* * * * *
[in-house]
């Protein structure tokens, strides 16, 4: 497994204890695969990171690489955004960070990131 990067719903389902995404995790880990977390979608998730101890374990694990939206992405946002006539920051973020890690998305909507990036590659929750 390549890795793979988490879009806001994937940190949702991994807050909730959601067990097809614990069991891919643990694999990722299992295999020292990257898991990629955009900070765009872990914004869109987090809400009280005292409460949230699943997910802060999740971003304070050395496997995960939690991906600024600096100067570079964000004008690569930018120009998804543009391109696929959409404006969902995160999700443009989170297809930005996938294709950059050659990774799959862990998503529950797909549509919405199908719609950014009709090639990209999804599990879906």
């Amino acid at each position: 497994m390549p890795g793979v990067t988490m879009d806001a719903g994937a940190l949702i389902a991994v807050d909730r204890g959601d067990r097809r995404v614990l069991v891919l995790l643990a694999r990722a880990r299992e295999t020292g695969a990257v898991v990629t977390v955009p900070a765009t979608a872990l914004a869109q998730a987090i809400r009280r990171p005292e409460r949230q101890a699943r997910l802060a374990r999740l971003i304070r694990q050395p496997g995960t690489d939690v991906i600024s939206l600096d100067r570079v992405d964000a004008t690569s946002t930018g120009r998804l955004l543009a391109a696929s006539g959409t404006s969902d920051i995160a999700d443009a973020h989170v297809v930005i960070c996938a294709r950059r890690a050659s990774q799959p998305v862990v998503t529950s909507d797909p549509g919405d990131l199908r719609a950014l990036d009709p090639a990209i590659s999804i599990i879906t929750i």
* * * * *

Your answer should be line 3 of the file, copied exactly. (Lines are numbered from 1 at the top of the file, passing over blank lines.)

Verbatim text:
């Amino acid at each position: 497994m390549p890795g793979v990067t988490m879009d806001a719903g994937a940190l949702i389902a991994v807050d909730r204890g959601d067990r097809r995404v614990l069991v891919l995790l643990a694999r990722a880990r299992e295999t020292g695969a990257v898991v990629t977390v955009p900070a765009t979608a872990l914004a869109q998730a987090i809400r009280r990171p005292e409460r949230q101890a699943r997910l802060a374990r999740l971003i304070r694990q050395p496997g995960t690489d939690v991906i600024s939206l600096d100067r570079v992405d964000a004008t690569s946002t930018g120009r998804l955004l543009a391109a696929s006539g959409t404006s969902d920051i995160a999700d443009a973020h989170v297809v930005i960070c996938a294709r950059r890690a050659s990774q799959p998305v862990v998503t529950s909507d797909p549509g919405d990131l199908r719609a950014l990036d009709p090639a990209i590659s999804i599990i879906t929750i």